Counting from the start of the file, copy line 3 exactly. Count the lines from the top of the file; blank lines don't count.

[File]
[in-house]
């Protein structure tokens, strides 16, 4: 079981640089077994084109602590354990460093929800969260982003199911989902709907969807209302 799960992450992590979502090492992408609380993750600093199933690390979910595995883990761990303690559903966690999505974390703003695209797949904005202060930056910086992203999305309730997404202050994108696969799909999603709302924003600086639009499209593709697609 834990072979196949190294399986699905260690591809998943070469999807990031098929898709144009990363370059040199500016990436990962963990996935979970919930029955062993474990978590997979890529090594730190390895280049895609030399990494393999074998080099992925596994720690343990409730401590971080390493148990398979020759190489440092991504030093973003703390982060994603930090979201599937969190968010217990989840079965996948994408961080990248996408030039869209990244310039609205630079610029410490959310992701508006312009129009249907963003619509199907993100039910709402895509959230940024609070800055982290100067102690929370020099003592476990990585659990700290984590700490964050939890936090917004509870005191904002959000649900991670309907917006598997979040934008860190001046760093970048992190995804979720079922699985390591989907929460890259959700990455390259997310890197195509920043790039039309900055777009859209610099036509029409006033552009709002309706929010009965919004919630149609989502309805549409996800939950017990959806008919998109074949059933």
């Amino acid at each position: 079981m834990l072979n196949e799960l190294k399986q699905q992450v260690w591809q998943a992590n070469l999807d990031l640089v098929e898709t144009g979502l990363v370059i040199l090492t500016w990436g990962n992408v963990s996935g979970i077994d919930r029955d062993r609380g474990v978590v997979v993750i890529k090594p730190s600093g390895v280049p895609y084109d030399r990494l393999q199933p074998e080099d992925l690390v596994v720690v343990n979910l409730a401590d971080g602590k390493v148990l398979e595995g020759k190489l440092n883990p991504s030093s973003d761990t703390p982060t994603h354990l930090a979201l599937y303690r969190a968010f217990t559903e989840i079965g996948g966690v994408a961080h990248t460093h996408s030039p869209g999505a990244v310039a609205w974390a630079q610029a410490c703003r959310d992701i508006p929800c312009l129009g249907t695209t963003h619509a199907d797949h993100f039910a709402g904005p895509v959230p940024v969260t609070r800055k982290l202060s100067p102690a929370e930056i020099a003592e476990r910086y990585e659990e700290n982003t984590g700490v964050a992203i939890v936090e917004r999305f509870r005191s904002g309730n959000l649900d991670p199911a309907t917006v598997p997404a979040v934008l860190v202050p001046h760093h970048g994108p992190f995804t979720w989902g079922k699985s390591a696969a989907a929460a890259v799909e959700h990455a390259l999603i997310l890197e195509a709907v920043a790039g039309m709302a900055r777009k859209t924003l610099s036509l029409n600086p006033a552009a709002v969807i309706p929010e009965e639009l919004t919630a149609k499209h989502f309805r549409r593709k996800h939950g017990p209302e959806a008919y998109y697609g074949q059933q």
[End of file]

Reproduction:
């Amino acid at each position: 079981m834990l072979n196949e799960l190294k399986q699905q992450v260690w591809q998943a992590n070469l999807d990031l640089v098929e898709t144009g979502l990363v370059i040199l090492t500016w990436g990962n992408v963990s996935g979970i077994d919930r029955d062993r609380g474990v978590v997979v993750i890529k090594p730190s600093g390895v280049p895609y084109d030399r990494l393999q199933p074998e080099d992925l690390v596994v720690v343990n979910l409730a401590d971080g602590k390493v148990l398979e595995g020759k190489l440092n883990p991504s030093s973003d761990t703390p982060t994603h354990l930090a979201l599937y303690r969190a968010f217990t559903e989840i079965g996948g966690v994408a961080h990248t460093h996408s030039p869209g999505a990244v310039a609205w974390a630079q610029a410490c703003r959310d992701i508006p929800c312009l129009g249907t695209t963003h619509a199907d797949h993100f039910a709402g904005p895509v959230p940024v969260t609070r800055k982290l202060s100067p102690a929370e930056i020099a003592e476990r910086y990585e659990e700290n982003t984590g700490v964050a992203i939890v936090e917004r999305f509870r005191s904002g309730n959000l649900d991670p199911a309907t917006v598997p997404a979040v934008l860190v202050p001046h760093h970048g994108p992190f995804t979720w989902g079922k699985s390591a696969a989907a929460a890259v799909e959700h990455a390259l999603i997310l890197e195509a709907v920043a790039g039309m709302a900055r777009k859209t924003l610099s036509l029409n600086p006033a552009a709002v969807i309706p929010e009965e639009l919004t919630a149609k499209h989502f309805r549409r593709k996800h939950g017990p209302e959806a008919y998109y697609g074949q059933q």